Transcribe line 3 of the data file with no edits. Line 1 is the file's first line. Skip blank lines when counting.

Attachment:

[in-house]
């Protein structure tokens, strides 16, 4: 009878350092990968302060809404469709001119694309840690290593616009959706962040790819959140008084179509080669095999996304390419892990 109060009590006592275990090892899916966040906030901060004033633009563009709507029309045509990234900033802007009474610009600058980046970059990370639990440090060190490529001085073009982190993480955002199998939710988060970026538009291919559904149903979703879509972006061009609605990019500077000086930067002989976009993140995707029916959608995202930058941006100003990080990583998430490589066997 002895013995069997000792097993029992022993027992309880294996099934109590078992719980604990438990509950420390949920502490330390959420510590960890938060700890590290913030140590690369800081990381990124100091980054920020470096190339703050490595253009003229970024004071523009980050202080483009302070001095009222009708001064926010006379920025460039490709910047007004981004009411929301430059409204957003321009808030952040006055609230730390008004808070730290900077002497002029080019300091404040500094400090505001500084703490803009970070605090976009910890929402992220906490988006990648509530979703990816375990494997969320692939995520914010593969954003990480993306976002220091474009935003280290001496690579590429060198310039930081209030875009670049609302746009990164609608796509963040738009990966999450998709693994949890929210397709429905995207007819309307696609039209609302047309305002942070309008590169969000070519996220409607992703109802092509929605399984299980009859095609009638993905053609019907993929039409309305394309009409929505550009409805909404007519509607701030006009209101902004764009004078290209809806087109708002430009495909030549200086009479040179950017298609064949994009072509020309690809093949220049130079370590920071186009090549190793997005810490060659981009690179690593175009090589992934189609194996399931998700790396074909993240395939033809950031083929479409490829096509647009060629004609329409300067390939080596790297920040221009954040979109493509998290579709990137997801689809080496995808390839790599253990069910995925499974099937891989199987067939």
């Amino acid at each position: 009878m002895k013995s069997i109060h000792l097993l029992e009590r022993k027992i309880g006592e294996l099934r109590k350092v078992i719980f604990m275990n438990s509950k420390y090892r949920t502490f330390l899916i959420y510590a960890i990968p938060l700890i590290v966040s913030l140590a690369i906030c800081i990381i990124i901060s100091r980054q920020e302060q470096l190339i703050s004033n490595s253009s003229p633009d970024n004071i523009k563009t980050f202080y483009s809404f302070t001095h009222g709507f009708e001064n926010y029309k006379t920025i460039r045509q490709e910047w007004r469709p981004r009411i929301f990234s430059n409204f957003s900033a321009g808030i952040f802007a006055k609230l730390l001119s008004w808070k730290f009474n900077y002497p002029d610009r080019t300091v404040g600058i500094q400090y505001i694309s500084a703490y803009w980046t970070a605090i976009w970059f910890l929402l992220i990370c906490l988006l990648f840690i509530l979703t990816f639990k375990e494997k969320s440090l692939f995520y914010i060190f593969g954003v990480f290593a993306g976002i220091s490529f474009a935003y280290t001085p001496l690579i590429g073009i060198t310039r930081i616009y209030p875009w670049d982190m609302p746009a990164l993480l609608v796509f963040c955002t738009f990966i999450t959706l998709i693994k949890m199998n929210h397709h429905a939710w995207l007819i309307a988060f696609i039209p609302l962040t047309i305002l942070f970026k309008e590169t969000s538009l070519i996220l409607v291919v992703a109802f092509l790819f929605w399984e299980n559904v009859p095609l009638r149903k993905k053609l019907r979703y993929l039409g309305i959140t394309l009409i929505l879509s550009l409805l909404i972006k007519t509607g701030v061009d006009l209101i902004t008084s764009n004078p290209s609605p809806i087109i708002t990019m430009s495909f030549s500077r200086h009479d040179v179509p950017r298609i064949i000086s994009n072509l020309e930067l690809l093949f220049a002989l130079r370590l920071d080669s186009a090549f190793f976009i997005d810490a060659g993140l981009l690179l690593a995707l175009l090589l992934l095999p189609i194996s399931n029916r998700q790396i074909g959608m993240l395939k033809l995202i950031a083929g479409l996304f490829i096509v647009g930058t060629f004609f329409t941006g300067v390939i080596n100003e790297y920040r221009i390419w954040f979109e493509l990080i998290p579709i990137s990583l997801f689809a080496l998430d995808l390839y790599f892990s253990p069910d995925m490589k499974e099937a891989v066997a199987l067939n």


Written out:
């Amino acid at each position: 009878m002895k013995s069997i109060h000792l097993l029992e009590r022993k027992i309880g006592e294996l099934r109590k350092v078992i719980f604990m275990n438990s509950k420390y090892r949920t502490f330390l899916i959420y510590a960890i990968p938060l700890i590290v966040s913030l140590a690369i906030c800081i990381i990124i901060s100091r980054q920020e302060q470096l190339i703050s004033n490595s253009s003229p633009d970024n004071i523009k563009t980050f202080y483009s809404f302070t001095h009222g709507f009708e001064n926010y029309k006379t920025i460039r045509q490709e910047w007004r469709p981004r009411i929301f990234s430059n409204f957003s900033a321009g808030i952040f802007a006055k609230l730390l001119s008004w808070k730290f009474n900077y002497p002029d610009r080019t300091v404040g600058i500094q400090y505001i694309s500084a703490y803009w980046t970070a605090i976009w970059f910890l929402l992220i990370c906490l988006l990648f840690i509530l979703t990816f639990k375990e494997k969320s440090l692939f995520y914010i060190f593969g954003v990480f290593a993306g976002i220091s490529f474009a935003y280290t001085p001496l690579i590429g073009i060198t310039r930081i616009y209030p875009w670049d982190m609302p746009a990164l993480l609608v796509f963040c955002t738009f990966i999450t959706l998709i693994k949890m199998n929210h397709h429905a939710w995207l007819i309307a988060f696609i039209p609302l962040t047309i305002l942070f970026k309008e590169t969000s538009l070519i996220l409607v291919v992703a109802f092509l790819f929605w399984e299980n559904v009859p095609l009638r149903k993905k053609l019907r979703y993929l039409g309305i959140t394309l009409i929505l879509s550009l409805l909404i972006k007519t509607g701030v061009d006009l209101i902004t008084s764009n004078p290209s609605p809806i087109i708002t990019m430009s495909f030549s500077r200086h009479d040179v179509p950017r298609i064949i000086s994009n072509l020309e930067l690809l093949f220049a002989l130079r370590l920071d080669s186009a090549f190793f976009i997005d810490a060659g993140l981009l690179l690593a995707l175009l090589l992934l095999p189609i194996s399931n029916r998700q790396i074909g959608m993240l395939k033809l995202i950031a083929g479409l996304f490829i096509v647009g930058t060629f004609f329409t941006g300067v390939i080596n100003e790297y920040r221009i390419w954040f979109e493509l990080i998290p579709i990137s990583l997801f689809a080496l998430d995808l390839y790599f892990s253990p069910d995925m490589k499974e099937a891989v066997a199987l067939n």